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ABOUT THE HOOP SNAKE.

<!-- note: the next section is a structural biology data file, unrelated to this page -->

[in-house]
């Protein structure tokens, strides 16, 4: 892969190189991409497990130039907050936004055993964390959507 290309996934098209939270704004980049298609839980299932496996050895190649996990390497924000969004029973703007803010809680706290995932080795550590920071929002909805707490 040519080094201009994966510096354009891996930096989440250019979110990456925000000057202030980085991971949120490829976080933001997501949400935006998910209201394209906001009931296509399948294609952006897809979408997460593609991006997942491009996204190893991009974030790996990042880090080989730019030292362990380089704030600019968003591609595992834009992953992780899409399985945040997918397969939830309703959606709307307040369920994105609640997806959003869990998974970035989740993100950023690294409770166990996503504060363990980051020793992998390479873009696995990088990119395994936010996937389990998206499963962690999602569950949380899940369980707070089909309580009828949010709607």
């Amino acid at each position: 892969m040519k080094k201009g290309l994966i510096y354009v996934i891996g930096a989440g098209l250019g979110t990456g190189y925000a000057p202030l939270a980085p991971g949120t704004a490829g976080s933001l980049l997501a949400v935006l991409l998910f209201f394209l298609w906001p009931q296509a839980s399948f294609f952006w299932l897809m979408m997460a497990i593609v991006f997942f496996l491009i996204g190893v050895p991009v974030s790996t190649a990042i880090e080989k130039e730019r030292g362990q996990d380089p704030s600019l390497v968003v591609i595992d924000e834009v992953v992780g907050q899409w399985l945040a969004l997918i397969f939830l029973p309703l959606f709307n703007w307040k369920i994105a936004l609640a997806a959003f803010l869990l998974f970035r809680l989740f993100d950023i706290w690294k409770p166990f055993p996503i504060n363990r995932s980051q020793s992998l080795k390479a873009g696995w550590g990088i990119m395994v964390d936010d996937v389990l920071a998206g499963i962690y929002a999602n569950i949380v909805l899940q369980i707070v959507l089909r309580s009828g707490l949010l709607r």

1 Hundred-Dollar Bill of Pennsylvania Doctor is in Danger. A doctor in Pennsylvania is in a fair way to lose a hundred-dollar f bill. He is Dr. A. Surface, who is also the State geologist, and the bill . that he is so defiantly flaunting in the face of the nation will go to the person who proves, beyond a doubt there is a hoop snake. Perhaps this doctor is not aware of some of the most recent discoveries in reptilian lore, or perhaps he is one of those scientists who do not get their ear and eye close down to nature. He very likely would sa> there is no such thing as a glass snake, which when hit by a stick flies apart and then reunites and r runs away when no one is looking, or . . perhaps he does not believe in horn *ru suai\c5. au cuiiui u: ouuui ^a.iolina, where tAere are many kinds of reptiles not mentioned in books, and where folks learn about snakes by v actually seeing them?this editor says that a man brought into his office a part of one of these divisible snakes. He had grabbed it just as the reptile was assembling the other sections to disappear in a hole. A correspondent of another paper s : * reports the killing of a horned snake and describes the horn as "an inch and three-quarters long, the sharp point tipped with deadly poison*" From authority equally reliable as these comes a positive statement regarding a hoop snake. "The creature while rolling along the road overtook a colored man in a wagon and tried hard to get up on the seat with the driver." If this man had HKNx ? the foresight to take the snake in he would not now be worrying about the price of cotton. _ But the place where hoop snakes > ' were once most common, and there is no reason to believe they have all bhen destroyed, is Morgan and Muskingum counties in the State of Ohio, and if Sam Bulgar, as faithful an adviser of youth as ever Jim was of Tom Sawyer or Huck Finn, is p L still alive he can lead the doubting doctor to a cave among thoee reddish clay hills and show him a whole nest of them. "Dah he is," said Sam; "de or folks is away an' de chillun is too young for to roll, but jes' yo' wait till de grows up an' see 'em roll." Sam could always point out a reptile rolling "faster 'an lightnun" in the act of disappearing "among the bushes. But Sam made , his most wonderful discoveries when he was alone in the woods. ' He could take you to a dead oak, withered by a big revolving reptile. He saw it himself strike the blighting blow.; Sam also 6aw a gyaflucus, which Dr. Surface would most likely say never existed. The great trouble with Dr. Surf' "W-". face, our own Dr. Ditmars and others who profess to be snake experts, is that they do not go either to the j,- V - right places or the right persons for their information.?New York Sun. Natural History of Man. Some of the results of exploratibn and field work of the Smithsonian Institution among various races of mankind are shown in connection with the anthropological exhibits of the Panama-California exposition at San Diego. These exhibits are original, p- P and much more comprehensive than any previously undertaken in this , line, either here or abroad. Their preparation, under the direction of Dr. Ales Hrdlicka, curator of physical anthropology of the United States National museum, required over three years. < The exhibits 'fill five large connecting rooms, in the building of the Science of Man at the exposition. Four of these rooms are devoted to the natural history of man, while the fifth is fitted up as a modern anthropological laboratory, library, and lecture room. Of the four rooms of ex -a A. ' muns proper, iu? lirst is given to man's phylogeny, or evolution; the second, to his ontogeny, or life cycle at the present time; the third, to his variation, sexual, individual and racial; and the fourth, to his pathology | or diseases, and death. x Room 1, illustrating human evolution, includes a large series of accurate casts of all the more important skeletal remains of authentic antiquity; photographic enlargements and water color sketches showing the localities where the specimens were discovered; charts showing the relation of the archeological position of the various finds, and their relation to the extinct fauna and to arch; eological epochs; a series of sketches by various scientific men showing their conceptions of early man, with several reproductions of drawings, statutettes, and bas-reliefs, showing early man as drawn or sculptured by ancient man himself; and a remarkable series of ten large busts, prepared by the eminent Belgian sculptor, M. Mascre, under the direction of Prof. Rutot, representing early man at different periods of his physical advancement. The main part of the exhibits in room 2, devoted to man's development at the present time from the *v.v;r '. ' v v \ \ ( GEX. MOOKK A CRACK SHOT. Adjutant General Makes High Score in Contest. Columbia, September 23.?Adjt. Gen. W. W. Moore is making a good score in the target practice now under way at the State rifle range near here to select the team which will represent this State at the national meet in Jacksonville, Fla. The adjutant general on yesterday stood eighth among all those participating and fifth among the officers making a score of 210 out of a possible 250. There are 43 men and officers competing for places on the team and some good scores are reported, although weather conditions have interfered in some slight degree. There will be twelve members of the team from this State which will participate in the national meet and three alternates. The target practice comes to an end this evening and the winners of the team will be announced tomorrow morning and the names of those who will be on the team announced. Major J. W. Bradford, of Sumter, is the executive officer in charge of the shoot at Camp Styx, while Capt. E. B. Cantey, of Columbia, is the coach. ovum, or initial form, onward, are three series of true-to-nature ^usts, showing by definite age-stages, from ' birth onward and in both sexes. The three principal races of this country are shown, namely, the "thoroughbred" white American (living for at least three generations in this continent on each parental side,) the Indian, and the full-blood American t negro. These series, which required two and one-half years of strenuous work;in preparation, form a unique exhibit, for nothing similar has ever been attempted before. Each set consists of thirty busts, fifteen males and fifteeh females, and proceeds from infants at or within a few days after birth to the oldest persons that could be found. The oldest negro woman was 114 years of age. After the new born, the stages are 9 months, 3 years, 6, 10, 15, 20, 28, 35, 45, 55, 65, 75 years. The utmost care was exercised in ascertaining the age particularly among the negro and Indian races. No choice was made of the subjects beyond that due to the requirements of pedigree, age, and good health. The whites and negroes were obtained, with a few exceptions, in Washington and vicinity, but their places of birth range ovei a large part of the Eastern, Southern and Middle States. For the Indian, the Sioux was chosen, a large, characteristic, and, in a very large measure, still pure-blood tribe, and one in which the determination oi the ages of the subjects was feasible. Special trips were made to these people, and no pains were spared to get just what was wanted. Other exhibits in room 2 show the development of the human brain, the skull, and other parts of the body by various stages. A large series of original specimens shows the animal forms closely related to man at the present time, particularly th6 anthropoid apes. A series of charts on thft walls deal with the phenomena of senility, (old age,) and ten photographic enlargements show living individuals of various races who are one hundred years of age. Human variation is shown in room 3 by ten sets of large busts representing -ten of the more important races of man; by 200 original transparencies giving racial portraits; by over 100 bronze facial casts, showing individual variations within some of the more important branches of humanity; and by numerous charts and other exhibits. In room 4, a series of charts and maps relates to the death rate in several countries; to the principal causes of death in the different parts of the world, and to the distribution of the more common diseases over the earth. Actual pathology is illustrated extensively by prehistoric American material. Many hundreds of original specimens derived principally from the pre-Columbian cemeteries of Peru, show an extensive range of injuries and diseases, such as have left their marks on the bones. In many instances the injuries are very interesting, both from their extent and the extraordinary powers of recuperation shown in the healing; while among the diseases shown on the bones there are some that find but little parallel among the white man or even the Indian of today. In addition, this room contains a series of 60 skulls which show many varieties of pre-Columbian surgical operations by trepana tion. The exhibits as a whole are supplemented by a descriptive catalogue and other literature, and by frequent lectures and demonstrations. They | constitute an educational unit of great value, having atttracted from i the beginning much attention both from the general public and from scientists: eventually, it is hoped that they with other kindred exhibits will become the foundation of a museum and a new anthropological centre in San Diego. man has a \| | ,eafe on tin?e'? I and you can t I f'?ure on "the E future without a I jL \ / H Bank account." I' C?V l\\ I The man who earned one thousand 1 dollars last year and put one hundred of | it in Bank, is better off than the man I I who earned two thousand and didn't I save any part of it. Saving money needs no argument, as everything is against the man who does not and he who does not save injures no one but himself and those who are dependent upon him. . Start with us today with $1. 4 per cent Interest Paid on Savings Deposits. PEOPLES BANK ; ^ Bamberg, - South Carolina J WANTED An experienced monument man to represent us ' in this section. MECKLENBURG MARBLE & GRANITE COMPANY, Box 32, Charlotte, IV. C. r> / > I TWO OF A KIND || i . T i > Atlanta Georgian and Hearst's Sunday American The South's Greatest Newspapers THE PAPER THAT GOES HOME I The GEORGIAN published every afternoon is "big" in every way. It has character, ambition, personality. J \ I WAR NEWS FRESH FROM THE BATTLEFIELDS \ * HEARST'S SUNDAY AMERICAN published Sunday reaches the homes of people of all classes. It is clean, well edited, reliable,?a paper that meets every requirement of modem journalism. RATES: DAILY AND SUNDAY i 1 year $7.00 6 months $3.50 ! 3 months 1.75 1 month 60 DAILY ONLY n ,-bn /?A 1 year ..: $D.ZU t> montns ^.uu 3 months 1.30 1 month .45 v 1 SUNDAY ONLY \ 1 year $2.50 6 months $1.25 3 months 70 1 month 25 The Atlanta Georgian, Cir. Dept, 20 E. Alabama St, ATLANTA, GEORGIA. I .1. P. Carter B. D. Carter I THOMAS BLACK, JR. DENTAL SURGEON. CARTER & CARTER Graduate Dental Department UmT.??. versity of Maryland. Member S. C. ApiOrneyS-ai-JLiaw state Dental Association. GENERAL PR 1CTICE Office opposite new post office and over office Graham & Black. Office BAMBERG, S. C. hours, 8.30 a. m. to 5.30 p. m. ___________ BAMBERG, S. C. ?? * RILEY & COPELAND r. p. BELLINGER Successors to W. P. Riley. p. j ATTORNEY AT LAW . '. , , Office Over Bamberg Banking Co. CC1 6H . General Practice INSURANCE j; Office in J. D. Copland's Store j FRANCIS F. CARROLL ! BAMBERG, S. C. j I Attorney-at-Law Glendale Springs water on sale bv * Hoffman Building Mack's Drug Store and W. P. Hern- GENERAL PRACTICE, jdon, 50c for 5-gallon jug.?adv. J BAMBERG, S. C. I TAKING A HKADKR usually means that both rider and wheel stand in need of re- ypairs. We cannot fix you up f J hut \vp ran dnr-fnr vnnr vvIippI \m. I into condition again with the ^ skill or' an expert. This is a bicycle hospital where cures are always assured. Bear that J. B. BRI' Bicycles, Guns and Automobiles Repair en ailing stock so that farm work Bell Telephone Service on t to'get the veterinary quickly. It also keeps you in touch1 your neighbors. If there is no telephone on day for our Free Booklet. Aaaress:Farmers' Line Depai SOUTHERN BELL TELE! AND TELEGRAPH CO& BOX IPS, COLUMBIA, SOU1 I ^ I POC/tT/ I 5 I S? Our Bank is a Sa/ I Money carried in the pocket 5 8 yours in our BANK; it won't be s< I to "'friends'' who will never pay yo jj foolishly SPEND your money whe i We refer those who have not fc . TIKITI-< U? WfiO HAVC.. uur VclUlUb cuiu 1U good names of men of high GHAI financial RESPONSIBILITY are Make OUR bank Y( We pay 4 per cent, in pounded quarterly on sa) Farmers & Merc ,, Wkon irnn want PAPER of S T T ilvil J vvi " you can get it at Heral i ' ' v. VW-* . > -J* ' ? I CKLE ed. I' Come \ 1 at once! j 1 orse is sick* I tention must be giv- ' may not be delayed. . he farm enables you svith the markets and * I your farm "writ? to* r . . 4'' f ! : > j a ; * rtment. PHONE IPANY * >1$ . ill! rH CAROLINA. 1 " ' 74"Jfc ? teal Electric Starter in Your Ford. > T i sr that has been used for id is reliable. The Starter under the hood out of the Starter that does away with .. , , starts from the seat. ND LET US PUT ON ONE FOR YOU. 1AM H. PATRICK BAMBERG, S. C. ent man w/rs ms 'AK ? Place for it slips away easily. Put o hard to refuse a loan u back. Nor will you n it is safe in onr bank, lanked with us to those cks are strong. The | RAGTER and known I also behind our bank. B }UR bank I terest, com- I rings depsits I hants Bank I tny kind remember A Ronlr ^Nfnrp U JL/VVI* V . >